After a Start That Was Lackluster, the Economy Improves

Kevin L. Kliesen

U.S. economic conditions have improved since our last report in July. Paced by healthy job growth, solid increases in household consumption expenditures, further gains in the housing and commercial real estate sectors, and continued low inflation, there is a high probability that real gross domestic product (GDP) growth in the third quarter will be much stronger than its average over the first half of this year. Indeed, professional forecasters see solid growth, low inflation and healthy labor markets carrying into the fourth quarter of 2016 and the first half of 2017. But, as with any forward-looking view of the economy, one must attempt to determine—as much as possible—whether the evolving data suggest either stronger or weaker outcomes than the forecast consensus.

What We Know—or Think We Know

Over the first half of the year, real GDP increased at a tepid 1 percent annual rate, and the all-items (headline) personal consumption expenditures price index (PCEPI) rate rose at a 0.3 percent annual rate. These increases were substantially smaller than forecasters were expecting in late 2015. Weaker-than-expected real GDP growth over the first half of the year largely reflected unexpected weakness in real business and residential fixed investment and a sizable inventory correction, while lower inflation reflected declines in food prices and the lagged effects of the sharp decline in crude oil prices from June 2015 to February 2016.

Although third-quarter data are incomplete at the time of this writing, the available evidence suggests a high probability that real GDP growth in the third quarter will be appreciably stronger than over the first half of the year. Part of this acceleration reflects the likely end of the inventory correction that has been underway for more than a year. Briefly, the demand for goods was weaker than expected, so firms slowed production and used available inventory stocks to help meet existing demand. The net effect was a decline in inventory investment and weaker real GDP growth. Over the first half of 2016, real private inventory investment subtracted 0.8 percentage points from real GDP growth.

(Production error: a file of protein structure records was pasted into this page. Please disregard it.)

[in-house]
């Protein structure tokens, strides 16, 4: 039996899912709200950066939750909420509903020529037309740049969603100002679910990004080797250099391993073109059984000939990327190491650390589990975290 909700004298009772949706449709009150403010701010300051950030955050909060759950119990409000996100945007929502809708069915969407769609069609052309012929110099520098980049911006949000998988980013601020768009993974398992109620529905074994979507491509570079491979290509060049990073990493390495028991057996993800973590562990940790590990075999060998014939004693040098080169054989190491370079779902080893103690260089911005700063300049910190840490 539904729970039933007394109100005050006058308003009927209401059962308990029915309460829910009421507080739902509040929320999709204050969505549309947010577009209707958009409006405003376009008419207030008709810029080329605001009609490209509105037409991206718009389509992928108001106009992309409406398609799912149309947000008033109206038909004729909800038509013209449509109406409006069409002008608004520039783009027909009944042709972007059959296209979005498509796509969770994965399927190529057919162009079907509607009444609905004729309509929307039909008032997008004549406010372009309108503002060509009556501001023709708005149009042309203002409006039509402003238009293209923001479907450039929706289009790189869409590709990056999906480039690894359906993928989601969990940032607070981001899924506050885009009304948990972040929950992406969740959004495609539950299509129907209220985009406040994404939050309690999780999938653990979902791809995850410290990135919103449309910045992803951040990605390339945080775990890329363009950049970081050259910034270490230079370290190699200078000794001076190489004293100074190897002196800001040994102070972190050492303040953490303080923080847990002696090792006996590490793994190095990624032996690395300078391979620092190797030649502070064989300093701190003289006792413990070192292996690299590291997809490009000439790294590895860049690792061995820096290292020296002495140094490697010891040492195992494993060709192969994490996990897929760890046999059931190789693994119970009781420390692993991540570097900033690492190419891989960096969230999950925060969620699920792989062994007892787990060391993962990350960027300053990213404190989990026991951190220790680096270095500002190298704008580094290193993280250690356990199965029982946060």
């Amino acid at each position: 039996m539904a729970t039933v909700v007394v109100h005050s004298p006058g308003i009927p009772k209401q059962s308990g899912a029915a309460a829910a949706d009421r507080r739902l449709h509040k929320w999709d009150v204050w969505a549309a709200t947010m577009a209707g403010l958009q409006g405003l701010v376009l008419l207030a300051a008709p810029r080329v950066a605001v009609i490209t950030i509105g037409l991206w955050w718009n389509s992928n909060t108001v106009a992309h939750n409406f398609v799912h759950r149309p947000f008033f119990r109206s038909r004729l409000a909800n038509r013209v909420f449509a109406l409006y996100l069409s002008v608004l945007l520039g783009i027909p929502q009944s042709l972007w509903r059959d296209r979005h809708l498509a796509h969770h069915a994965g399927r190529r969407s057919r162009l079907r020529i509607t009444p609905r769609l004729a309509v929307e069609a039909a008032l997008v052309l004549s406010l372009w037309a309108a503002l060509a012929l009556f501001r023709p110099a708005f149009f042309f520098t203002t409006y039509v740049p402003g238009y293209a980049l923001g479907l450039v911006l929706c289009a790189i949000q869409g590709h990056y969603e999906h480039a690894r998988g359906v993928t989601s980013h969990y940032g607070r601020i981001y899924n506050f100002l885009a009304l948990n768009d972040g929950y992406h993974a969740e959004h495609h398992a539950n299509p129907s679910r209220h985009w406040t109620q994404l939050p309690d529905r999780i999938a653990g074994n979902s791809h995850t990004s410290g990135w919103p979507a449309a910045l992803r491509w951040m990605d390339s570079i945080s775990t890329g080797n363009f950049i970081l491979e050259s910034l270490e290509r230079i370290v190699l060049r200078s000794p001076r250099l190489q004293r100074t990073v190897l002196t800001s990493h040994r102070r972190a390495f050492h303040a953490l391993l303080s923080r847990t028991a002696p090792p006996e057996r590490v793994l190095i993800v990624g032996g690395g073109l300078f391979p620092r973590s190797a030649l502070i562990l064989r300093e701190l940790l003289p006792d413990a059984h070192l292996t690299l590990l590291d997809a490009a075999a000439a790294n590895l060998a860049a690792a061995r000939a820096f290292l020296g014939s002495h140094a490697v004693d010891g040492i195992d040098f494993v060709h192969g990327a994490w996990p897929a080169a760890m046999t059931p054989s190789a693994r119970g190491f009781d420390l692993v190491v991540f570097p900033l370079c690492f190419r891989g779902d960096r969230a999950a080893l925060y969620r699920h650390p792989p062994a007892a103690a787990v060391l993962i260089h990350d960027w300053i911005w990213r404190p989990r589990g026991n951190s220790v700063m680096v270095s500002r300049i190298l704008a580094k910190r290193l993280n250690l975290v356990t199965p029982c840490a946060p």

As the U.S. economy transitioned to the second half of the year, the economic landscape importantly suggested that consumer spending would remain vibrant. This vibrancy reflects many factors, including the likelihood of continued healthy job gains, faster growth of nominal wages and salaries, and an expectation of weaker gasoline prices that helps to boost consumer purchasing power.

Of course, there are risks to any forecast, and the unexpected weakness in August retail sales was worrisome. With sentiment among homebuilders and potential homebuyers remaining elevated, it is likely that real residential fixed investment will also strengthen over the near term. Indeed, housing starts and new-home sales in 2016 are on pace to be the strongest since 2007. Similarly, business fixed investment should rebound. However, surveys of business executives suggest that the boost to capital spending will be modest because a large percentage of firms remain reluctant to expand in the face of higher-than-average levels of uncertainty about the health of the global economy and the near-term direction of economic policy.

The St. Louis Fed has developed a new tool that uses these and other monthly data flows to forecast the growth of real GDP during the current quarter for which the official estimate is not yet available. This new tool is termed the Economic News Index (ENI).1 As of early October, the ENI predicts that real GDP growth will be about 3 percent in the third quarter. But even with this surge in growth, real GDP over the past year will have increased by only 1.5 percent. Unless labor productivity begins to accelerate, real GDP growth is likely to remain about 2 percent for the foreseeable future, which is consistent with the St. Louis Fed’s new characterization of the economic outlook and the latest economic projections of the Federal Open Market Committee.2

Inflation, Where Art Thou Inflation?

Inflation pressures rebounded in August after easing in July. Still, with the PCEPI up by only 1.0 percent over the past year, inflation is likely to be only modestly higher than last year’s 0.6 percent increase. This outcome reflects three key factors. First, despite higher-than-average inventories of crude oil and gasoline, oil prices have drifted higher and could boost inflation pressures over the second half of the year. Second, food prices have declined thus far in 2016 and show few signs of rebounding. Finally, inflation expectations remain low and stable. The St. Louis Fed’s inflation prediction model indicates a 52 percent probability that inflation will be between zero and 1.5 percent over the next 12 months.


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